A colleague (but not a friend) of Hermans, the young Frans Van Immerseel also tried to make a name for himself, but by rather unorthodox means. In an attempt to get a job with La Bonne Presse (Averbode), he copied material from Felix The Cat and Mickey Mouse, in Rond de Haard [Around The Fireplace] amongst others, crediting himself for the art but not the copyright. He would sink even lower later, trying to get work in an animation studio by pitching a cartoon made up of Disney loops. Sad. In terms of comics, little is known of him, except the panel cartoon, Mijnheer Jansens, which he tried to republish in various places.

Armand Panis also started out with a panel comic: a vague imitation of Silent Sam, his work Klopstock began in 1936 in Radio Magazine, of which his old friend Anton Van Casteren was editor. But Panis established his reputation more so as an illustrator.

A prolific cartoonist, Jan Waterschoot first made his name as an illustrator; his first work in comics was drawing the adventures of Johnny the Orphan, written by Roger Guisolles, and published in Zonneland and Petits Belges. Both magazines originated in the Eucharistic Crusade in 1920 and were published by La Bonne Presse de l’Abbaye in Averbode.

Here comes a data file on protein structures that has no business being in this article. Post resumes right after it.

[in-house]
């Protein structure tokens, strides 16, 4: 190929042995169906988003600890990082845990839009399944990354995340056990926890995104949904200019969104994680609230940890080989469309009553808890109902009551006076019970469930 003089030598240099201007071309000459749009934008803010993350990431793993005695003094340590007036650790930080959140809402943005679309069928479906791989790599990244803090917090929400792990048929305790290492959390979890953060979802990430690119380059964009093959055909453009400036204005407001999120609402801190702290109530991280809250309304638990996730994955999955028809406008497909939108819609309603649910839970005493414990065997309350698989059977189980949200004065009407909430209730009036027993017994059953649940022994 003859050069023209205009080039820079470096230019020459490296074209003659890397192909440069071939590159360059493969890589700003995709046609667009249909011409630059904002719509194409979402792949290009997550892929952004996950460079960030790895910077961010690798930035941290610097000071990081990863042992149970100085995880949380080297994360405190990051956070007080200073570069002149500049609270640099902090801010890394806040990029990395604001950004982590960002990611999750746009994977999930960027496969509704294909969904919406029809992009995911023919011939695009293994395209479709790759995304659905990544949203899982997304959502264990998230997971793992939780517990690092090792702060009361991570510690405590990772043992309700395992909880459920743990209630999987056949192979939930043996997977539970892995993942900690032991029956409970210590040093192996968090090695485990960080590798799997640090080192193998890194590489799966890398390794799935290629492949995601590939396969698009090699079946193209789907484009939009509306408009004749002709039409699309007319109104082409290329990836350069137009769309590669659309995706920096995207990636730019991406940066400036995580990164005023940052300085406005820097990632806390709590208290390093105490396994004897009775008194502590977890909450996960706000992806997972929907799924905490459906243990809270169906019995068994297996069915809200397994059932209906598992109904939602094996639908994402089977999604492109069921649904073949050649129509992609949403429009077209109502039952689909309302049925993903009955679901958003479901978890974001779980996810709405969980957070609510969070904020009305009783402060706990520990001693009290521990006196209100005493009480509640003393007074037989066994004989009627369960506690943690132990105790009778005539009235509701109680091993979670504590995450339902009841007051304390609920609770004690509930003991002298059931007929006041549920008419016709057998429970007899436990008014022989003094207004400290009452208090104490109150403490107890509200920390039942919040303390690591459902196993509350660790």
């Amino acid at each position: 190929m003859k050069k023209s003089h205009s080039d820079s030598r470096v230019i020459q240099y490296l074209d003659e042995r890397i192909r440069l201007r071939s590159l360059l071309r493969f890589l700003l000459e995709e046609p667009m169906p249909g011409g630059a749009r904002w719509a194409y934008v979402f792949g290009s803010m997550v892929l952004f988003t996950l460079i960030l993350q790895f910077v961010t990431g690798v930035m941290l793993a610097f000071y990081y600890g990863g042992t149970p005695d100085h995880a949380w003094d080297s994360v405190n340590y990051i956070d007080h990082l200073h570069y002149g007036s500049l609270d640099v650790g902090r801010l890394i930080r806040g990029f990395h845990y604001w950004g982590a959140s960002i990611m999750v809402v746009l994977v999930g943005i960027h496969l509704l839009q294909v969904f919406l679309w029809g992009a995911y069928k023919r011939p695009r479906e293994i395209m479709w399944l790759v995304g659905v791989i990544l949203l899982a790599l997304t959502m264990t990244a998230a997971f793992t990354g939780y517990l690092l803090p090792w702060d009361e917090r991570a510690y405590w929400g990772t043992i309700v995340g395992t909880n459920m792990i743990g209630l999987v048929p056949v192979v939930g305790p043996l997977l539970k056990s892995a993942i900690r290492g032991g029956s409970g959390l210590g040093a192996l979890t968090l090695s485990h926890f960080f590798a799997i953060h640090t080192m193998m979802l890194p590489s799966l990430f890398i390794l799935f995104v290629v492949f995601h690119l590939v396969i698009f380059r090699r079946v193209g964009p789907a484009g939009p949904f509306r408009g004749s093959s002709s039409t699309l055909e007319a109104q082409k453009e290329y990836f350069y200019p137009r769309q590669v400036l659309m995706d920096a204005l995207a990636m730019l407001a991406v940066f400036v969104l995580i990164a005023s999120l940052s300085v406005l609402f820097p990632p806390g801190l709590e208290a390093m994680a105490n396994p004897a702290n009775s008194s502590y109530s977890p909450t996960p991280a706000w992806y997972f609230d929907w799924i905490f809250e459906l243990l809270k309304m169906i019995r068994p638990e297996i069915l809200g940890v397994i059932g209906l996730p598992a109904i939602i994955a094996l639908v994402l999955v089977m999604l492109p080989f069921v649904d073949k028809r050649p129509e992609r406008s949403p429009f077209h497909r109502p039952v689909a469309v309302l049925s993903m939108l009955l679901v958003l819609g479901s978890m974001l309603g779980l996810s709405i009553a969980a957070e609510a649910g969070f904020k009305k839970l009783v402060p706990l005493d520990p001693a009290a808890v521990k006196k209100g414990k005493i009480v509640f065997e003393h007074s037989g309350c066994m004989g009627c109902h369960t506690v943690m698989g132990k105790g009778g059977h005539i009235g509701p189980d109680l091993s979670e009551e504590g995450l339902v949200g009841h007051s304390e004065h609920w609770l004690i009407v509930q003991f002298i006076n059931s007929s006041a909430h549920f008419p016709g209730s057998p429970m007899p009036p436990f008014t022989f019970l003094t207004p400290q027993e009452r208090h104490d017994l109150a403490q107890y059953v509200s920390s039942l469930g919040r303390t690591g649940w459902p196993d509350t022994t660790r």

And then there was the Flemish Bravo!, published by the Dutchman Jan Meuwissen, who tried to build up a small press empire in the 1930s. Meuwissen entered the family market with ABC (in Dutch) and Bonjour (in French). Obsessed with French children’s publications (e.g. Hop-là, Robinson, Le Journal de Mickey), but unable and unwilling to compete with them, from 1936 onwards he limited himself to the Flemish market (and the Dutch, but only in part), with Bravo!.